Tuttavia sul piano della mente, per quanto si possa raggiungere velocità sempre maggiori (e di fatto è lo scopo della maggior parte dello sviluppo tecnologico), la frustrazione non è destinata a sparire, anzi, la ricerca di soddisfacimento diventa sempre più famelica in un meccanismo che ricorda la dipendenza. La mente, in sé, non ne avrà mai a sufficienza di desideri, informazioni, velocità. In qualche modo la mnete cerca la liberazione dall’accoppiata desideri/frustrazione cercandone la soddisfazione immediata ma trova invece la reiterazione e la moltiplicazione degli stessi.

Vedi anche:

Dopaminati di informazioni

La cattura dell’attenzione

Rendendoci incorporei a velocità di banda larga

La dipendenza da computer per la sopravvivenza dell’ego

Il multitasking: strafare per niente

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Bioenergetic bytes

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Ronald David Laing was a controversial psychiatrist, often associated with the anti-psychiatrist movement. He combined existential philosophy with psychiatry, giving new perspectives on the nature of mental illness.

In his most-known book, The Divided Self, he describes the schizoid person in these terms.

The schizoid individual exists under the black sun, the evil eye, of his own scrutiny…The “self-conscious” person is caught in a dilemma. He may need to be seen and recognized, in order to maintain his sense of realness and identity. Yet, at the same time, the other represents a threat to his identity and reality…He is, therefore, driven compulsively to seek company, but never allows himself to “be himself” in the presence of anyone else…The self is related primarily to objects of his own fantasies. Being much a self-in-fantasy, it becomes eventually volatilized. In its dread of facing the commitment to the objective element, it sought to preserve its identity; but, no longer anchored to fact, to the conditioned and definitive, it comes to be in danger of losing what it was seeking above all to safeguard. Losing the conditioned, it loses its identity; losing reality, it loses its possibility of exercising freedom of choice in the world (Ronald David Laing, The Divided Self, London: Tavistock Publications, 1959).

Laing thought as well that our inner lives and feelings come mainly from our sense of connection with others and from the knowledge that others have about us. Without this, we suffer from an existential insecurity.

In Laing’s words, I can recognize the attitude of another kind of schizoid: the heavy Internet user, who needs to be connected and seen, through social networks and messaging systems, but up to a certain point, at a safe distance. His profile itself and the people he is connected to are mostly objects of his projections. He will introduce himself in order to be seen by others in a likable and acceptable way.

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Ronald David Laing era uno psichiatra controverso. Spesso è stato associata al movimento dell’antipsichiatria e combinava la filosofia esistenziale con la psichiatria, dando nuove prospettive alla natura della malattia mentale.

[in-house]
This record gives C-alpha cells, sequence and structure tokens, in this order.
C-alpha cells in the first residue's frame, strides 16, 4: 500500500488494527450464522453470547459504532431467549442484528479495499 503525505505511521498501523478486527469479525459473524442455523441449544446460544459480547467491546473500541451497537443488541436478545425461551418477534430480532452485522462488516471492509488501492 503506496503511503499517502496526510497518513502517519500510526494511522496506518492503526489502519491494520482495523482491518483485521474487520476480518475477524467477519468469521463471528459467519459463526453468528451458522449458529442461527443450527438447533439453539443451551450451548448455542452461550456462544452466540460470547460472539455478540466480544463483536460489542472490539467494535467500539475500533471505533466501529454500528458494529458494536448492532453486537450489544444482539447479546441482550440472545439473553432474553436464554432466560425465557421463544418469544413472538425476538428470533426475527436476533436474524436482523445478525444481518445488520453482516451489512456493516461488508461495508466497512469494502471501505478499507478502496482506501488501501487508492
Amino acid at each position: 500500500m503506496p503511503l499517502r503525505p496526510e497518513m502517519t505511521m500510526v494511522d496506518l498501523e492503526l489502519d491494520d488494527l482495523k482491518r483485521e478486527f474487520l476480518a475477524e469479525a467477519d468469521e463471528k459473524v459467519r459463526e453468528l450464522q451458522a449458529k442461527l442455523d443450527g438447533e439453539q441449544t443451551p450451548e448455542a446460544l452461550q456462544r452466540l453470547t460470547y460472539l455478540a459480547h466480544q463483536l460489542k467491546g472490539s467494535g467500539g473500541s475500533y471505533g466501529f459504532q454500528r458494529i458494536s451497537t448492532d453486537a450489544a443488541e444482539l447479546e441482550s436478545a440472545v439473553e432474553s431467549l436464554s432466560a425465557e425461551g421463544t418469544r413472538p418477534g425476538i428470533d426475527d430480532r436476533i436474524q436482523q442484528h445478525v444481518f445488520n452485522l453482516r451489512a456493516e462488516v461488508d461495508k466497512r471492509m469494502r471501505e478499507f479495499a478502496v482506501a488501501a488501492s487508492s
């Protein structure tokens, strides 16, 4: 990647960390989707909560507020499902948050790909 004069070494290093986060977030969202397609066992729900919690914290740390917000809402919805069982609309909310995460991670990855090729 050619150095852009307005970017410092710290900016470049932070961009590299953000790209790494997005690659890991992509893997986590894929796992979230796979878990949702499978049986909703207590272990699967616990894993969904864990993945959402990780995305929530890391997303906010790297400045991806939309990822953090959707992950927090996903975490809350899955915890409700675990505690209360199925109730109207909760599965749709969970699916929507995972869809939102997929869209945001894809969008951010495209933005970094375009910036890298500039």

Nel suo libro più conosciuto, L’io diviso, descrive la persona schizoide in questi termini:

Lo schizoide vive continuamente sotto un sole nero: l’occhio malevole e scrutatore di se stesso. […] La persona “cosciente” di sé si trova in un dilemma. Ha bisogno di essere vista e riconosciuta, per poter conservare il senso della sua identità e della sua realtà; e al tempo stesso gli altri rappresentano un pericolo, proprio per tale realtà e identità. […] Perciò è costretto a cercare compagnia, ma non si lascia mai andare ad essere se stesso in presenza di altri. […] Le relazioni primarie di un io come questo riguardano gli oggetti delle sue stesse fantasie: questa è la ragione per cui alla fine esso si volatizza. Nel suo timore di affrontare con impegno l’elemento oggettivo esso lotta disperatamente per conservare la sua identità, ma non essendo più ancorato ai fatti, alla realtà contingente e definita, corre il rischio di perdere proprio ciò che soprattutto cercava di salvaguardare. Perdendo la dimensione contingente della realtà perde l’identità, e perdendo la realtà perde la possibilità di esercitare un’effettiva libertà di scelta nel mondo. (Ronald David Laing. L’io diviso. Einaudi. Torino. 1969.)

Inoltre Laing riteneva che la nostra vita interiore e le nostre emozioni derivano in grande misura dal senso di connessione che abbiamo con gli altri e dalla conoscenza che gli altri hanno di noi stessi. Senza di queste soffriamo di un’insicurezza esistenziale.

Nelle parole di Laing posso riconoscere l’attitudine di un altro tipo di schizoide: il forte utilizzatore di Internet, che necessita di essere connesso e visto, tramite i social networks ed i sistemi di messaggistica, ma connesso fino ad un certo punto, ad una distanza di sicurezza. I profili che tale utente compila nei siti e le persone con cui si connette sono più che altro produzione delle sue proiezioni. Egli si presenterà in modo tale da essere visto agli occhi altrui nel modo in cui ritiene di essere accettato e allettante.